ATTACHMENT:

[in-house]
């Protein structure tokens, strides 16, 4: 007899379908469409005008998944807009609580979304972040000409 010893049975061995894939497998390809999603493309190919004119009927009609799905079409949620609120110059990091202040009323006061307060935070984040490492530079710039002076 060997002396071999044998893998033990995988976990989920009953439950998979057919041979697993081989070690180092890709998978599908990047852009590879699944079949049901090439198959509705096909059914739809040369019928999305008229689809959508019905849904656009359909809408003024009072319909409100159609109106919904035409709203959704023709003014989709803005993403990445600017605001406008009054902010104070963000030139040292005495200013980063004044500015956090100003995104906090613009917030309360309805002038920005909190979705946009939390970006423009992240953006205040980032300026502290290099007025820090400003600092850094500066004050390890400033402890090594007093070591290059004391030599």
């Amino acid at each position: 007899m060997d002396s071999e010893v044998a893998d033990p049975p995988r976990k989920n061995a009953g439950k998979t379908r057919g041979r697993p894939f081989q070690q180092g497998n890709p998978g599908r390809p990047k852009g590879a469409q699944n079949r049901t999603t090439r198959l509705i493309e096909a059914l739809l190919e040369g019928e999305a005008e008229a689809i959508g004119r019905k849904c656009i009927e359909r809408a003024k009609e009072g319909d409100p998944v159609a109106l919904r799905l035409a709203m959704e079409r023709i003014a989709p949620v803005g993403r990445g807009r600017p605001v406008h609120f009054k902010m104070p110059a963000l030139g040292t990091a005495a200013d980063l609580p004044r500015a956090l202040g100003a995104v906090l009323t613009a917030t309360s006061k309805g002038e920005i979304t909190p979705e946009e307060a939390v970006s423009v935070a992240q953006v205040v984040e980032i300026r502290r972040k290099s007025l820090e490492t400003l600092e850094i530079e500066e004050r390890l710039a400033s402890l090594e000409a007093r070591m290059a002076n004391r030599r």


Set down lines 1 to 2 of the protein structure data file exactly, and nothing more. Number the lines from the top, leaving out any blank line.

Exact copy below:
[in-house]
């Protein structure tokens, strides 16, 4: 007899379908469409005008998944807009609580979304972040000409 010893049975061995894939497998390809999603493309190919004119009927009609799905079409949620609120110059990091202040009323006061307060935070984040490492530079710039002076 060997002396071999044998893998033990995988976990989920009953439950998979057919041979697993081989070690180092890709998978599908990047852009590879699944079949049901090439198959509705096909059914739809040369019928999305008229689809959508019905849904656009359909809408003024009072319909409100159609109106919904035409709203959704023709003014989709803005993403990445600017605001406008009054902010104070963000030139040292005495200013980063004044500015956090100003995104906090613009917030309360309805002038920005909190979705946009939390970006423009992240953006205040980032300026502290290099007025820090400003600092850094500066004050390890400033402890090594007093070591290059004391030599």